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Recent Supreme Court decisions have made it clear that reports of the death of the “major questions” doctrine—under which judicial deference to agency interpretations of law (i.e. Chevron deference) is denied in certain “extraordinary cases”—are premature. The major questions doctrine is no mere legal curiosity; although invoked rarely, it has been central to important cases such as the Court’s recent decision to uphold key provisions of the Affordable Care Act. It also appears likely to play a role in the Court’s upcoming consideration of the EPA’s Clean Power Plan, the nation’s most significant and controversial climate change regulation.

This Article first analyzes the history of the major questions doctrine, showing that not only has it returned in force, but it appears to have been present in another form during its supposed hiatus. The Article then reviews the cases employing the doctrine and identifies factors that appear to make a case sufficiently “extraordinary” to trigger it, all of which appear to be present in the Clean Power Plan litigation.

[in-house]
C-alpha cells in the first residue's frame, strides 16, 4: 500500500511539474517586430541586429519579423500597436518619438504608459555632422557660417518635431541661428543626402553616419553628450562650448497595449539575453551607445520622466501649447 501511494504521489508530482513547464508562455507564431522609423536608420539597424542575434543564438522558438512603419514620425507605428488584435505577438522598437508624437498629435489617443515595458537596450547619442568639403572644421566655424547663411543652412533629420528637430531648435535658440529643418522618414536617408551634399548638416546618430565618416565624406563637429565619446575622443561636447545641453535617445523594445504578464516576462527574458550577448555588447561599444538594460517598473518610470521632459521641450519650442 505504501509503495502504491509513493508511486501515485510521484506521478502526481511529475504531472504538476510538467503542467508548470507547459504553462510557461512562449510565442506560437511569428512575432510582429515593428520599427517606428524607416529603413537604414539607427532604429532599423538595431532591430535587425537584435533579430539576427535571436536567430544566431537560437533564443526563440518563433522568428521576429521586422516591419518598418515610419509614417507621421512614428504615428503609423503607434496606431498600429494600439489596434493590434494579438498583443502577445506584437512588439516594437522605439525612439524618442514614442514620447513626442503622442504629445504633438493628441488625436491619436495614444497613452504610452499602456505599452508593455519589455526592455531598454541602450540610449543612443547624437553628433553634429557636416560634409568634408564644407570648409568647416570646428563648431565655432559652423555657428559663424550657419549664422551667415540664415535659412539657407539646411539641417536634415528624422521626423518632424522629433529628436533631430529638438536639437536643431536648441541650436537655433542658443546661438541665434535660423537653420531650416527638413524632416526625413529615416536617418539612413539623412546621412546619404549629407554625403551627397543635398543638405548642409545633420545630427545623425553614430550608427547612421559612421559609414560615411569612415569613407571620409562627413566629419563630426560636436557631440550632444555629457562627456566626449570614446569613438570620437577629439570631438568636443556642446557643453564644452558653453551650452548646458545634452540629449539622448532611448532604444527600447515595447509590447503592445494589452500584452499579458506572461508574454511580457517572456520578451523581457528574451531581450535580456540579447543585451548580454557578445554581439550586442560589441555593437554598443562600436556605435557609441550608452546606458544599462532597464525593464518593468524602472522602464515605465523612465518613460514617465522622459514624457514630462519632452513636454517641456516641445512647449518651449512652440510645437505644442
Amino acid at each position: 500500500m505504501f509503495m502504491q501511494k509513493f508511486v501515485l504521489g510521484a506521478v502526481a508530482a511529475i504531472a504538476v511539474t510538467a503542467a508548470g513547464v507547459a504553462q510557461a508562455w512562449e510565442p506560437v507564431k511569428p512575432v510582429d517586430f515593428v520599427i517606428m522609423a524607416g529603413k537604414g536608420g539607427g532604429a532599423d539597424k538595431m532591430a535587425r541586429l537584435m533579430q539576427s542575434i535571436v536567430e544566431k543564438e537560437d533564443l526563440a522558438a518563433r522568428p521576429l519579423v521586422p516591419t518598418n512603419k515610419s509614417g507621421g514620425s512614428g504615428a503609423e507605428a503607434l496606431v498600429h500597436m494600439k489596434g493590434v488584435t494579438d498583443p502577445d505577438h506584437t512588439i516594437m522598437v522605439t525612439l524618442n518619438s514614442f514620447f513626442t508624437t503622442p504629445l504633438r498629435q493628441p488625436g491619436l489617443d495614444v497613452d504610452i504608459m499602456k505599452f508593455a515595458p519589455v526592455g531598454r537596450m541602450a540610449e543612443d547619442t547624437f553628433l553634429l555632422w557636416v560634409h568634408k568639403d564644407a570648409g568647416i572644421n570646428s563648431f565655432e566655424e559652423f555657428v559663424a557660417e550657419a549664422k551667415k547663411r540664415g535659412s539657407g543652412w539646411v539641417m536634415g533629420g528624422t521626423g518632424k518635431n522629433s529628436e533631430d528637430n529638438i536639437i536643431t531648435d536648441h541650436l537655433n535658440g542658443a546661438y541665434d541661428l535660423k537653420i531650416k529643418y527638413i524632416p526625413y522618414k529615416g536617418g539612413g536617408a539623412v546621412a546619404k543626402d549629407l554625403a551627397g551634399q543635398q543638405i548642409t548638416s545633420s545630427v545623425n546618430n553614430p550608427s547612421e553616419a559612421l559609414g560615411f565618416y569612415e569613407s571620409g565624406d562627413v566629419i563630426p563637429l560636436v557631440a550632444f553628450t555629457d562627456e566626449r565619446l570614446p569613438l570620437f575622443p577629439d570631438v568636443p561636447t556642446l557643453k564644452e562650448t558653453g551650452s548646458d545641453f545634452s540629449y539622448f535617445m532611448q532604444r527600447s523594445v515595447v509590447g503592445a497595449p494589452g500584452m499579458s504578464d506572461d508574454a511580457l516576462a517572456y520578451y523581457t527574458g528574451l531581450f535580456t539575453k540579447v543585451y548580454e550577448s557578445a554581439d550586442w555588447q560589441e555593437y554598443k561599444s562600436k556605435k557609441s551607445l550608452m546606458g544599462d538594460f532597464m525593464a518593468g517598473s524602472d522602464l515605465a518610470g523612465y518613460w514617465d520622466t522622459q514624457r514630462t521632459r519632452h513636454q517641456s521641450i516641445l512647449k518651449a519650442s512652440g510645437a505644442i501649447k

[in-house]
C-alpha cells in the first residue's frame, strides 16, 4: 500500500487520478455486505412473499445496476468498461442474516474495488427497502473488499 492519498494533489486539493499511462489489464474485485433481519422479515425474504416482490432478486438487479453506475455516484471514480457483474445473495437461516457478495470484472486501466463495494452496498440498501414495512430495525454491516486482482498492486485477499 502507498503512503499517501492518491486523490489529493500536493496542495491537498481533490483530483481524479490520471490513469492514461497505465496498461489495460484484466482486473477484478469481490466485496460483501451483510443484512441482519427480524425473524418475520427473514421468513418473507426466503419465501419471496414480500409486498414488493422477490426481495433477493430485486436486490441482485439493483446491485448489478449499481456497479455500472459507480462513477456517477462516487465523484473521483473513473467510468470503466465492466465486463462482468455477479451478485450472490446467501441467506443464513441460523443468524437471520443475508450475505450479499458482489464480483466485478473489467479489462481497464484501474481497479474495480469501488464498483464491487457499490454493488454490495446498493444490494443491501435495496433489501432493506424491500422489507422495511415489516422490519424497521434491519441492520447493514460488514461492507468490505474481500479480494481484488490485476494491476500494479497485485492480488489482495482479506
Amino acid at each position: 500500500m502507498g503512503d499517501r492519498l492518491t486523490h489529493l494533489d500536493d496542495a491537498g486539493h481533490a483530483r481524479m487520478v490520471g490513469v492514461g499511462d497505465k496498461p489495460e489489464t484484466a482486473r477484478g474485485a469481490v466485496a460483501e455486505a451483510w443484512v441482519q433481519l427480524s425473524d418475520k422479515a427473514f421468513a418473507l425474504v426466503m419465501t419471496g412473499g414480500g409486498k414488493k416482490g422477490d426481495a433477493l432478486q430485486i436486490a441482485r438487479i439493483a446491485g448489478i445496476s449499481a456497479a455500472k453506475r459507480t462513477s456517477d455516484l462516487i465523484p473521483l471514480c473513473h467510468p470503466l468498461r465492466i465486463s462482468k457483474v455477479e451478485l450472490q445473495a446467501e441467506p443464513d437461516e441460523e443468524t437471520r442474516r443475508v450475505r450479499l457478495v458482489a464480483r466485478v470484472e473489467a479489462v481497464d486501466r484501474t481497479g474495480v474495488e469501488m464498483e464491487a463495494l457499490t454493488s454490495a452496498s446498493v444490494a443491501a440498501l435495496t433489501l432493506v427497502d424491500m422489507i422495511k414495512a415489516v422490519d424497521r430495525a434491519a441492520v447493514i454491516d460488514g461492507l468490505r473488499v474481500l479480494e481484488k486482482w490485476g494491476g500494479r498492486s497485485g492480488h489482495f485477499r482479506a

Finally the article considers whether the major questions doctrine leads to better judicial decisions. Critics have claimed it is arbitrary or impossible to administer, or that it merely serves judges’ policy preferences. While these critiques have merit, this Article argues that the doctrine is worth keeping because it functions as a crucial safety valve for Chevron deference. Judges may be tempted, or other actors might demand, that courts rather than agencies decide interpretive questions in big cases. Without a major questions exception, these pressures could lead to Chevron being substantially curtailed or even overruled. Chevron’s virtues in ordinary cases, this Article argues, are not worth risking, whatever the failings of the major questions doctrine.


Originally printed in Connecticut Law Review and reprinted with their permission.